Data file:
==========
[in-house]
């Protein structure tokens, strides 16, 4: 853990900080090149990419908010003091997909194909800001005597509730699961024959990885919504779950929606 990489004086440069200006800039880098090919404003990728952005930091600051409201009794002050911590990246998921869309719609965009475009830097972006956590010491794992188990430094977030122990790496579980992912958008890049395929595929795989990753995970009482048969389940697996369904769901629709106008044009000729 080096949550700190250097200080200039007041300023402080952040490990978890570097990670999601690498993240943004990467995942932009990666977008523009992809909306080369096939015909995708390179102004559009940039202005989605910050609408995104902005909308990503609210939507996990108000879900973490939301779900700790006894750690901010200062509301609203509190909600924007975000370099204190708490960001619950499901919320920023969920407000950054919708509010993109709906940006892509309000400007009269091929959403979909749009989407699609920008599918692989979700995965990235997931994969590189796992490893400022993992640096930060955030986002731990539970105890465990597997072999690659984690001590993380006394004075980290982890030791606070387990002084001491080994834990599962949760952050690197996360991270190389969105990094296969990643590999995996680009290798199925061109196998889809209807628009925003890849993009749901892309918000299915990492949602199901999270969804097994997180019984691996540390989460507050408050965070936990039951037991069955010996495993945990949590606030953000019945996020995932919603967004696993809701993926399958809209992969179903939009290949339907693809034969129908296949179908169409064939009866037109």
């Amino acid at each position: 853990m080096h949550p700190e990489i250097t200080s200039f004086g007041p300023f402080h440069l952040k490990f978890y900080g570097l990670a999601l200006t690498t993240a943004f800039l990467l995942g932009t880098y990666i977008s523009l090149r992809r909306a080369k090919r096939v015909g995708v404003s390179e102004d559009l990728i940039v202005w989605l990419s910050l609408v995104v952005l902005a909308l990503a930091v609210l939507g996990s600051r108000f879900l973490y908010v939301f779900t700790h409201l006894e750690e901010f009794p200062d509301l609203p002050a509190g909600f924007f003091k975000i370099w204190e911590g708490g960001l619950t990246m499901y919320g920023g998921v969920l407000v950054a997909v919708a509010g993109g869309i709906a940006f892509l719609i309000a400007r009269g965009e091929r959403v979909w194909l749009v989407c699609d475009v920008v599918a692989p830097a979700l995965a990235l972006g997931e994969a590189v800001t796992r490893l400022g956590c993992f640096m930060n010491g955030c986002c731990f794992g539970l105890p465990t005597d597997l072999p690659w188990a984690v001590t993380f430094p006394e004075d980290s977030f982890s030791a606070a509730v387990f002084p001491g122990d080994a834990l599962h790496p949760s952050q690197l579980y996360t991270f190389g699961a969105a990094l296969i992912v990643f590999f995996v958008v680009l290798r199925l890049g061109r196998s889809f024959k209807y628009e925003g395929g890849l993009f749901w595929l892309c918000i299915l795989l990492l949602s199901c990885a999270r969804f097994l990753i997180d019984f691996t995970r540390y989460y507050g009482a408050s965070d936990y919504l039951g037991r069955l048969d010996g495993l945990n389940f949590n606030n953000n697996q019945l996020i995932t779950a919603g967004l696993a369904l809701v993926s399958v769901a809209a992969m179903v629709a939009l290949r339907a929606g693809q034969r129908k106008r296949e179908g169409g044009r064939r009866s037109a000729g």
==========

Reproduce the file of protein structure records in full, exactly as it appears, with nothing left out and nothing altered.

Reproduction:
[in-house]
């Protein structure tokens, strides 16, 4: 853990900080090149990419908010003091997909194909800001005597509730699961024959990885919504779950929606 990489004086440069200006800039880098090919404003990728952005930091600051409201009794002050911590990246998921869309719609965009475009830097972006956590010491794992188990430094977030122990790496579980992912958008890049395929595929795989990753995970009482048969389940697996369904769901629709106008044009000729 080096949550700190250097200080200039007041300023402080952040490990978890570097990670999601690498993240943004990467995942932009990666977008523009992809909306080369096939015909995708390179102004559009940039202005989605910050609408995104902005909308990503609210939507996990108000879900973490939301779900700790006894750690901010200062509301609203509190909600924007975000370099204190708490960001619950499901919320920023969920407000950054919708509010993109709906940006892509309000400007009269091929959403979909749009989407699609920008599918692989979700995965990235997931994969590189796992490893400022993992640096930060955030986002731990539970105890465990597997072999690659984690001590993380006394004075980290982890030791606070387990002084001491080994834990599962949760952050690197996360991270190389969105990094296969990643590999995996680009290798199925061109196998889809209807628009925003890849993009749901892309918000299915990492949602199901999270969804097994997180019984691996540390989460507050408050965070936990039951037991069955010996495993945990949590606030953000019945996020995932919603967004696993809701993926399958809209992969179903939009290949339907693809034969129908296949179908169409064939009866037109």
């Amino acid at each position: 853990m080096h949550p700190e990489i250097t200080s200039f004086g007041p300023f402080h440069l952040k490990f978890y900080g570097l990670a999601l200006t690498t993240a943004f800039l990467l995942g932009t880098y990666i977008s523009l090149r992809r909306a080369k090919r096939v015909g995708v404003s390179e102004d559009l990728i940039v202005w989605l990419s910050l609408v995104v952005l902005a909308l990503a930091v609210l939507g996990s600051r108000f879900l973490y908010v939301f779900t700790h409201l006894e750690e901010f009794p200062d509301l609203p002050a509190g909600f924007f003091k975000i370099w204190e911590g708490g960001l619950t990246m499901y919320g920023g998921v969920l407000v950054a997909v919708a509010g993109g869309i709906a940006f892509l719609i309000a400007r009269g965009e091929r959403v979909w194909l749009v989407c699609d475009v920008v599918a692989p830097a979700l995965a990235l972006g997931e994969a590189v800001t796992r490893l400022g956590c993992f640096m930060n010491g955030c986002c731990f794992g539970l105890p465990t005597d597997l072999p690659w188990a984690v001590t993380f430094p006394e004075d980290s977030f982890s030791a606070a509730v387990f002084p001491g122990d080994a834990l599962h790496p949760s952050q690197l579980y996360t991270f190389g699961a969105a990094l296969i992912v990643f590999f995996v958008v680009l290798r199925l890049g061109r196998s889809f024959k209807y628009e925003g395929g890849l993009f749901w595929l892309c918000i299915l795989l990492l949602s199901c990885a999270r969804f097994l990753i997180d019984f691996t995970r540390y989460y507050g009482a408050s965070d936990y919504l039951g037991r069955l048969d010996g495993l945990n389940f949590n606030n953000n697996q019945l996020i995932t779950a919603g967004l696993a369904l809701v993926s399958v769901a809209a992969m179903v629709a939009l290949r339907a929606g693809q034969r129908k106008r296949e179908g169409g044009r064939r009866s037109a000729g």